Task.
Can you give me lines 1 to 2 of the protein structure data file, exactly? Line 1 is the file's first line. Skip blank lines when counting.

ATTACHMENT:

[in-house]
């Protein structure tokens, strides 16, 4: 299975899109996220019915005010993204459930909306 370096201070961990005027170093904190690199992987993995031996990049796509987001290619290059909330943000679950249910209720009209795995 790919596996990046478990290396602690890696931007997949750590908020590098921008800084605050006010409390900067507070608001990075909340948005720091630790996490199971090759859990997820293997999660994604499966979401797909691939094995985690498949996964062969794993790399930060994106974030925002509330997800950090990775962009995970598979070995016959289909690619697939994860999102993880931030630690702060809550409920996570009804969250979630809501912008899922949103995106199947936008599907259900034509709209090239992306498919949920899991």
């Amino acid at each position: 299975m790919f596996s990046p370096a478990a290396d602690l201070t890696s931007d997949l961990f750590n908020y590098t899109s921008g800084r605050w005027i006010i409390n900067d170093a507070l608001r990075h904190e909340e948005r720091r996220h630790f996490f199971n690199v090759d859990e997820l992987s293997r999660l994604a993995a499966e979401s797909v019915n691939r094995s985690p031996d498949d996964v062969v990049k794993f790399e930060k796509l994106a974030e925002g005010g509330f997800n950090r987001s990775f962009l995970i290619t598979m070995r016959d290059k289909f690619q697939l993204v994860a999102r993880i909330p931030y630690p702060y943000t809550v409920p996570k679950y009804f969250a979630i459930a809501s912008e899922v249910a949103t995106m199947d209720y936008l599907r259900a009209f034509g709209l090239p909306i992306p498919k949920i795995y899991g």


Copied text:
[in-house]
């Protein structure tokens, strides 16, 4: 299975899109996220019915005010993204459930909306 370096201070961990005027170093904190690199992987993995031996990049796509987001290619290059909330943000679950249910209720009209795995 790919596996990046478990290396602690890696931007997949750590908020590098921008800084605050006010409390900067507070608001990075909340948005720091630790996490199971090759859990997820293997999660994604499966979401797909691939094995985690498949996964062969794993790399930060994106974030925002509330997800950090990775962009995970598979070995016959289909690619697939994860999102993880931030630690702060809550409920996570009804969250979630809501912008899922949103995106199947936008599907259900034509709209090239992306498919949920899991």